And most importantly, the dancers. The duets and solos of the Nutcracker Prince (Julio Blanes) and the Sugar Plum Fairy (Candice Adea) were breathtaking; their turns, their jumps, their lifts! It was astonishing. Christian Luck also played a very fine Uncle Drosselmeyer, with his quirky movements and kindly expression. Asja Petrovski was an excellent Clara, as she captured Clara’s child-like spirit. Oliver Edwardson was convincing as Clara’s sulky brother. The corps de ballet’s work was extremely precise and the child guests were exceptionally talented for their young age.

The Nutcracker is a Christmas family tradition and a joy to watch. I definitely recommend it, I love the magic, humour and dance in this ballet and I think you would too.

The Nutcracker plays His Majesty’s Theatre until December 9.

Read a review of The Nutcracker from senior reviewer Amy Wiseman here.

Pictured top is Liam Green as Uncle Drosselmeyer with Carina Roberts as Clara and Matthew Lehmann as the Nutcracker (from an alternative cast to the one reviewed here). Photo: Sergey Pevnev.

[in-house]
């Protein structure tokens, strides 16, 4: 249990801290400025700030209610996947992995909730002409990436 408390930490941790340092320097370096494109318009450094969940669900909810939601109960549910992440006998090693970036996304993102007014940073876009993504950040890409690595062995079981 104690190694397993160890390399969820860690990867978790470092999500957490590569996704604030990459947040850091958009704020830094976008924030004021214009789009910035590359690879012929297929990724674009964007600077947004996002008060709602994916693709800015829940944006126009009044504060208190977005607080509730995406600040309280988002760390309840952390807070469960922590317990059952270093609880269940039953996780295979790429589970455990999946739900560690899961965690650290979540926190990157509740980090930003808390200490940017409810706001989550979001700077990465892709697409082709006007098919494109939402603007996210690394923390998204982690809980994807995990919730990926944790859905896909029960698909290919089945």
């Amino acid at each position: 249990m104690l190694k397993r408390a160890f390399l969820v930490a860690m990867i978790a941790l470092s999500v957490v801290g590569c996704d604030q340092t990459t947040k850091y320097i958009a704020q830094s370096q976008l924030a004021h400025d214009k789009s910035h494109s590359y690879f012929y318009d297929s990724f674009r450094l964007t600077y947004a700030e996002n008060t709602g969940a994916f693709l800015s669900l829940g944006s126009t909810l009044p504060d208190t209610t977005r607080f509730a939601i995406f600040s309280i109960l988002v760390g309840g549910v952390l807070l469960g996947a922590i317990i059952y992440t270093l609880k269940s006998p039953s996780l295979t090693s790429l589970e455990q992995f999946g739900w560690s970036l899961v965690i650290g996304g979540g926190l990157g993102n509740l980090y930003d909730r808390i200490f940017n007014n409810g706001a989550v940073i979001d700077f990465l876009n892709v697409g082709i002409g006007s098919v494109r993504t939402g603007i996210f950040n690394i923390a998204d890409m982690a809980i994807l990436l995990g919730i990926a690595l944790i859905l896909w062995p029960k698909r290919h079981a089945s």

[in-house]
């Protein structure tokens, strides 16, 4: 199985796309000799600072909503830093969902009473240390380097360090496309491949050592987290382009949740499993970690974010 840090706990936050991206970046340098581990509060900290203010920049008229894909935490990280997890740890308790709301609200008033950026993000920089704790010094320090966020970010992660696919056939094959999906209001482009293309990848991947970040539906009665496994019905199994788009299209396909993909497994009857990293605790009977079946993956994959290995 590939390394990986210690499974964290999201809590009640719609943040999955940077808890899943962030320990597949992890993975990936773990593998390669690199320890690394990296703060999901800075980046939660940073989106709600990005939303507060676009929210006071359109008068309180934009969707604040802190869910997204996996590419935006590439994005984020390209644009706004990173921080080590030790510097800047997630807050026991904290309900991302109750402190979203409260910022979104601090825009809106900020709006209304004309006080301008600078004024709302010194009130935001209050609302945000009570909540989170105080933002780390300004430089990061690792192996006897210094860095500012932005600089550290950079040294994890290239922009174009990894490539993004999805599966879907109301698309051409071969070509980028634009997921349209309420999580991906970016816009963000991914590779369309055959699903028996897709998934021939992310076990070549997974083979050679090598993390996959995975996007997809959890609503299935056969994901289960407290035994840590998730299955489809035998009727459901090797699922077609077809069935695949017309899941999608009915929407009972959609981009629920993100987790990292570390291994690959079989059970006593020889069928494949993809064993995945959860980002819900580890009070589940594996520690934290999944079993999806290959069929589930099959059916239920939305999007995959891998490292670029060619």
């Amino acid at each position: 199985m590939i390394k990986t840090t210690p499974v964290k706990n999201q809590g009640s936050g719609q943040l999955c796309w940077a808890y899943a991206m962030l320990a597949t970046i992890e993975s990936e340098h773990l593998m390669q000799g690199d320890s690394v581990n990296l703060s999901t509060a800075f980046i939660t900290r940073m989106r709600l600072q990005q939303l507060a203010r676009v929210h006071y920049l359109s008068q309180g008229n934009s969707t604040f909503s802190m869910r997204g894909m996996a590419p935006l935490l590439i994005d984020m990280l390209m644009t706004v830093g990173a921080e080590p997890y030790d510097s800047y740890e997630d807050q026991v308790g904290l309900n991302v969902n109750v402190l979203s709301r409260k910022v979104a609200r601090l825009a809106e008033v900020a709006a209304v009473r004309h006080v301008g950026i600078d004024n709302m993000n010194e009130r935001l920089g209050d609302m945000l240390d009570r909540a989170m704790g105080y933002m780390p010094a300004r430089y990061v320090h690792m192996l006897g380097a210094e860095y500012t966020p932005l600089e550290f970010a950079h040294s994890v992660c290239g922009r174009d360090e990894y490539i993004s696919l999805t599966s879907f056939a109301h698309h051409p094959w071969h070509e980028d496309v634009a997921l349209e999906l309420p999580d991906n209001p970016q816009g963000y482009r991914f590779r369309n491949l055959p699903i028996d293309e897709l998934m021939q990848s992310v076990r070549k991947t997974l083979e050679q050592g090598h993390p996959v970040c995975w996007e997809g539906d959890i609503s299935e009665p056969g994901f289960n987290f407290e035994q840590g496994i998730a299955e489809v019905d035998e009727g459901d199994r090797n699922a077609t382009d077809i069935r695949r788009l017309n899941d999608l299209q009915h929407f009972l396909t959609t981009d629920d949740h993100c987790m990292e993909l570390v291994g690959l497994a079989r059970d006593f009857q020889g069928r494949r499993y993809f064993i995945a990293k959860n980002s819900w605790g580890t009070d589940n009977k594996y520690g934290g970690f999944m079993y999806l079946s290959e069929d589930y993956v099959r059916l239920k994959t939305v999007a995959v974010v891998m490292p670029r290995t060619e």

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Liam Green as Uncle Drosselmeyer with Carina Roberts as Clara in The Nutcracker. Photo by Sergey Pevnev (3)
Children, Dance, News, Performing arts, Reviews

Wintry delights

Review: West Australian Ballet, The Nutcracker ·
His Majesty’s Theatre, 17 November ·
Review by Amy Wiseman ·

West Australian Ballet’s enchanting production of The Nutcracker treats audiences to a little magic before they even enter His Majesty’s Theatre. A snowy blizzard falling onto the street outside transforms a mild Perth evening into a wintry wonderland befitting this Christmassy tale.

Inside the auditorium, projected snowflakes fall softly onto the white-dusted set of a London street. Choreographed by Jayne Smeulders, Sandy Delasalle and Aurélien Scanella in 2016, this version of The Nutcracker, set to Tchaikovsky’s iconic and beloved score, follows the story of the Stahlbaum’s Christmas Eve party and is filled with child-like wonder and magic.

Act I opens with Uncle Drosselmeyer (Liam Green) in his toymaker’s workshop, adding some final adjustments to his most prized dolls. As the much-loved, eccentric uncle, Green impressed in this performance, with broad sweeping arabesques, light confident allegro and a hint of appealing cheek.